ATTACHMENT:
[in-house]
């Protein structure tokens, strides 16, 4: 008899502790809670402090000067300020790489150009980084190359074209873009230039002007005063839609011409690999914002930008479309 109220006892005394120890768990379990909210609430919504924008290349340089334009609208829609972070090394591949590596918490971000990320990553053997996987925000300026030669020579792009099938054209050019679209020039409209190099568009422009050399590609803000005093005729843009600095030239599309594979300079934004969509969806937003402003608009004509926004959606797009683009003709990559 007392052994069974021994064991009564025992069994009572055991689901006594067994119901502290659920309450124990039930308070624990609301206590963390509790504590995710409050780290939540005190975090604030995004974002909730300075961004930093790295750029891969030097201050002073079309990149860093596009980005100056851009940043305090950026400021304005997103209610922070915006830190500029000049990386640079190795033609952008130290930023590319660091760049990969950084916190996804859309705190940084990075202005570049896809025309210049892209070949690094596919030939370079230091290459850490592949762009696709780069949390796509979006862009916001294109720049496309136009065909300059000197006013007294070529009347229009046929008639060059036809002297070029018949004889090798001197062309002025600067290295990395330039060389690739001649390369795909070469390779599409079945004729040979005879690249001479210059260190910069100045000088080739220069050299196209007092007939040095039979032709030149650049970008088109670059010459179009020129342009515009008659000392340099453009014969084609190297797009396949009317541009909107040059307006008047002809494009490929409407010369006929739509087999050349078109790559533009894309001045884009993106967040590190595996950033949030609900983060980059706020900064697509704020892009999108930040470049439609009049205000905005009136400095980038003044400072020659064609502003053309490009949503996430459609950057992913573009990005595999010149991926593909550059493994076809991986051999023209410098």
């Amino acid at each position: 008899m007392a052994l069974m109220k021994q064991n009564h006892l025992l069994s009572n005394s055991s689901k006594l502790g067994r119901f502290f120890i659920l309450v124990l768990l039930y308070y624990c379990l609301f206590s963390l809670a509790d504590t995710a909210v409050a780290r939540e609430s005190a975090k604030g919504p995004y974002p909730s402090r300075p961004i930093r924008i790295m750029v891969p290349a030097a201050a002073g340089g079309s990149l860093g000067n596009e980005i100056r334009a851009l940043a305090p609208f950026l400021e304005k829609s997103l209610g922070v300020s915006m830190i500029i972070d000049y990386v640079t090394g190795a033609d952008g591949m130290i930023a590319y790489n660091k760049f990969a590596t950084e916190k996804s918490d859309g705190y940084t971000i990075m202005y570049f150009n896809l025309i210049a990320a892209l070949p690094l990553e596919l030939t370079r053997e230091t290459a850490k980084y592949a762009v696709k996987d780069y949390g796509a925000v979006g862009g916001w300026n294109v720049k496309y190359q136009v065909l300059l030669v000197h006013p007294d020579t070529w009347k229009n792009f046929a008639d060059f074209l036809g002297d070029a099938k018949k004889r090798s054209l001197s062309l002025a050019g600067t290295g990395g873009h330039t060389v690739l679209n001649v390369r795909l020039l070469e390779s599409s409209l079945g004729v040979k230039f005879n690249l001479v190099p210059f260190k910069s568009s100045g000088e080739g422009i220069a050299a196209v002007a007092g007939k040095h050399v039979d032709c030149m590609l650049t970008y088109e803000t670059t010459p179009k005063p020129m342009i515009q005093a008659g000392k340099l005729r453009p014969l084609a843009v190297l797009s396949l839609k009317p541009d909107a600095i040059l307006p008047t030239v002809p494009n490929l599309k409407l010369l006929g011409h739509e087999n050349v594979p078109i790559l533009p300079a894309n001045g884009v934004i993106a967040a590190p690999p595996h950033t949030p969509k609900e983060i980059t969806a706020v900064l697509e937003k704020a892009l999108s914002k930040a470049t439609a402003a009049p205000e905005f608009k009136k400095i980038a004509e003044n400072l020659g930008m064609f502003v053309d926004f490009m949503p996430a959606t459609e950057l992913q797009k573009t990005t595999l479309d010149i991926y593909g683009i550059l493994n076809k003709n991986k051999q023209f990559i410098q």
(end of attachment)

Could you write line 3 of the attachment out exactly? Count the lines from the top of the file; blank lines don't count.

């Amino acid at each position: 008899m007392a052994l069974m109220k021994q064991n009564h006892l025992l069994s009572n005394s055991s689901k006594l502790g067994r119901f502290f120890i659920l309450v124990l768990l039930y308070y624990c379990l609301f206590s963390l809670a509790d504590t995710a909210v409050a780290r939540e609430s005190a975090k604030g919504p995004y974002p909730s402090r300075p961004i930093r924008i790295m750029v891969p290349a030097a201050a002073g340089g079309s990149l860093g000067n596009e980005i100056r334009a851009l940043a305090p609208f950026l400021e304005k829609s997103l209610g922070v300020s915006m830190i500029i972070d000049y990386v640079t090394g190795a033609d952008g591949m130290i930023a590319y790489n660091k760049f990969a590596t950084e916190k996804s918490d859309g705190y940084t971000i990075m202005y570049f150009n896809l025309i210049a990320a892209l070949p690094l990553e596919l030939t370079r053997e230091t290459a850490k980084y592949a762009v696709k996987d780069y949390g796509a925000v979006g862009g916001w300026n294109v720049k496309y190359q136009v065909l300059l030669v000197h006013p007294d020579t070529w009347k229009n792009f046929a008639d060059f074209l036809g002297d070029a099938k018949k004889r090798s054209l001197s062309l002025a050019g600067t290295g990395g873009h330039t060389v690739l679209n001649v390369r795909l020039l070469e390779s599409s409209l079945g004729v040979k230039f005879n690249l001479v190099p210059f260190k910069s568009s100045g000088e080739g422009i220069a050299a196209v002007a007092g007939k040095h050399v039979d032709c030149m590609l650049t970008y088109e803000t670059t010459p179009k005063p020129m342009i515009q005093a008659g000392k340099l005729r453009p014969l084609a843009v190297l797009s396949l839609k009317p541009d909107a600095i040059l307006p008047t030239v002809p494009n490929l599309k409407l010369l006929g011409h739509e087999n050349v594979p078109i790559l533009p300079a894309n001045g884009v934004i993106a967040a590190p690999p595996h950033t949030p969509k609900e983060i980059t969806a706020v900064l697509e937003k704020a892009l999108s914002k930040a470049t439609a402003a009049p205000e905005f608009k009136k400095i980038a004509e003044n400072l020659g930008m064609f502003v053309d926004f490009m949503p996430a959606t459609e950057l992913q797009k573009t990005t595999l479309d010149i991926y593909g683009i550059l493994n076809k003709n991986k051999q023209f990559i410098q």